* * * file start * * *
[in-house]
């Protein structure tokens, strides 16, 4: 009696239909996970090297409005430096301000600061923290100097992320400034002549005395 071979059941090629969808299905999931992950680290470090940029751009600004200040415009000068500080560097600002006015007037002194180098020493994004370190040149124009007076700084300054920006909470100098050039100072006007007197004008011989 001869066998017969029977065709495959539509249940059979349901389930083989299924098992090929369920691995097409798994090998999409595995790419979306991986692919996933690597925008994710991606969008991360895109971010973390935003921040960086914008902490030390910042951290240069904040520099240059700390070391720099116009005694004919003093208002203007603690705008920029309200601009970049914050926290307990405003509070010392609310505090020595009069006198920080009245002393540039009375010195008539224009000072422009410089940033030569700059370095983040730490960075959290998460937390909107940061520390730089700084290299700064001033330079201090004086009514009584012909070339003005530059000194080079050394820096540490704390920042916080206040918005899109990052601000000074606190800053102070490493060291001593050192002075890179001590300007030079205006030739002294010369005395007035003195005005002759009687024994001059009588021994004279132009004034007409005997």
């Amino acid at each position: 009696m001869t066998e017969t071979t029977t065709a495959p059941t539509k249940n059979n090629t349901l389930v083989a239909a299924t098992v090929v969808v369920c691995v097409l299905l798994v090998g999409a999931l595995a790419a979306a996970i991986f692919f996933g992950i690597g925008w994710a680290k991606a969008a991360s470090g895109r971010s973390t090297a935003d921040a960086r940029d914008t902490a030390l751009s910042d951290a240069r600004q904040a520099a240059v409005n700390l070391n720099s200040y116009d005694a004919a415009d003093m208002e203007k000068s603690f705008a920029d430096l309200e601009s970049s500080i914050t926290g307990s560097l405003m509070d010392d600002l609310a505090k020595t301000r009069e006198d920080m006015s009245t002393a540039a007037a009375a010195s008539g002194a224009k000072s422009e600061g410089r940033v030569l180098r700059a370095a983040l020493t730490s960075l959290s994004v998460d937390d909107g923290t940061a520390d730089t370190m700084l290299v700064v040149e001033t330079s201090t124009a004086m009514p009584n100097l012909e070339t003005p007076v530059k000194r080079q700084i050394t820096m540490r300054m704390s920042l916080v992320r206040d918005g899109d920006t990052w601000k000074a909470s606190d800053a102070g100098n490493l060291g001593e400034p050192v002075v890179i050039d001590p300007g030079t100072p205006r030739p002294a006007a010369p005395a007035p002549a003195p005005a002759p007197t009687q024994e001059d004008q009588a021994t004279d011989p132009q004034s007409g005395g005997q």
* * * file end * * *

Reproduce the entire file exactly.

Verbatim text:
[in-house]
């Protein structure tokens, strides 16, 4: 009696239909996970090297409005430096301000600061923290100097992320400034002549005395 071979059941090629969808299905999931992950680290470090940029751009600004200040415009000068500080560097600002006015007037002194180098020493994004370190040149124009007076700084300054920006909470100098050039100072006007007197004008011989 001869066998017969029977065709495959539509249940059979349901389930083989299924098992090929369920691995097409798994090998999409595995790419979306991986692919996933690597925008994710991606969008991360895109971010973390935003921040960086914008902490030390910042951290240069904040520099240059700390070391720099116009005694004919003093208002203007603690705008920029309200601009970049914050926290307990405003509070010392609310505090020595009069006198920080009245002393540039009375010195008539224009000072422009410089940033030569700059370095983040730490960075959290998460937390909107940061520390730089700084290299700064001033330079201090004086009514009584012909070339003005530059000194080079050394820096540490704390920042916080206040918005899109990052601000000074606190800053102070490493060291001593050192002075890179001590300007030079205006030739002294010369005395007035003195005005002759009687024994001059009588021994004279132009004034007409005997």
């Amino acid at each position: 009696m001869t066998e017969t071979t029977t065709a495959p059941t539509k249940n059979n090629t349901l389930v083989a239909a299924t098992v090929v969808v369920c691995v097409l299905l798994v090998g999409a999931l595995a790419a979306a996970i991986f692919f996933g992950i690597g925008w994710a680290k991606a969008a991360s470090g895109r971010s973390t090297a935003d921040a960086r940029d914008t902490a030390l751009s910042d951290a240069r600004q904040a520099a240059v409005n700390l070391n720099s200040y116009d005694a004919a415009d003093m208002e203007k000068s603690f705008a920029d430096l309200e601009s970049s500080i914050t926290g307990s560097l405003m509070d010392d600002l609310a505090k020595t301000r009069e006198d920080m006015s009245t002393a540039a007037a009375a010195s008539g002194a224009k000072s422009e600061g410089r940033v030569l180098r700059a370095a983040l020493t730490s960075l959290s994004v998460d937390d909107g923290t940061a520390d730089t370190m700084l290299v700064v040149e001033t330079s201090t124009a004086m009514p009584n100097l012909e070339t003005p007076v530059k000194r080079q700084i050394t820096m540490r300054m704390s920042l916080v992320r206040d918005g899109d920006t990052w601000k000074a909470s606190d800053a102070g100098n490493l060291g001593e400034p050192v002075v890179i050039d001590p300007g030079t100072p205006r030739p002294a006007a010369p005395a007035p002549a003195p005005a002759p007197t009687q024994e001059d004008q009588a021994t004279d011989p132009q004034s007409g005395g005997q």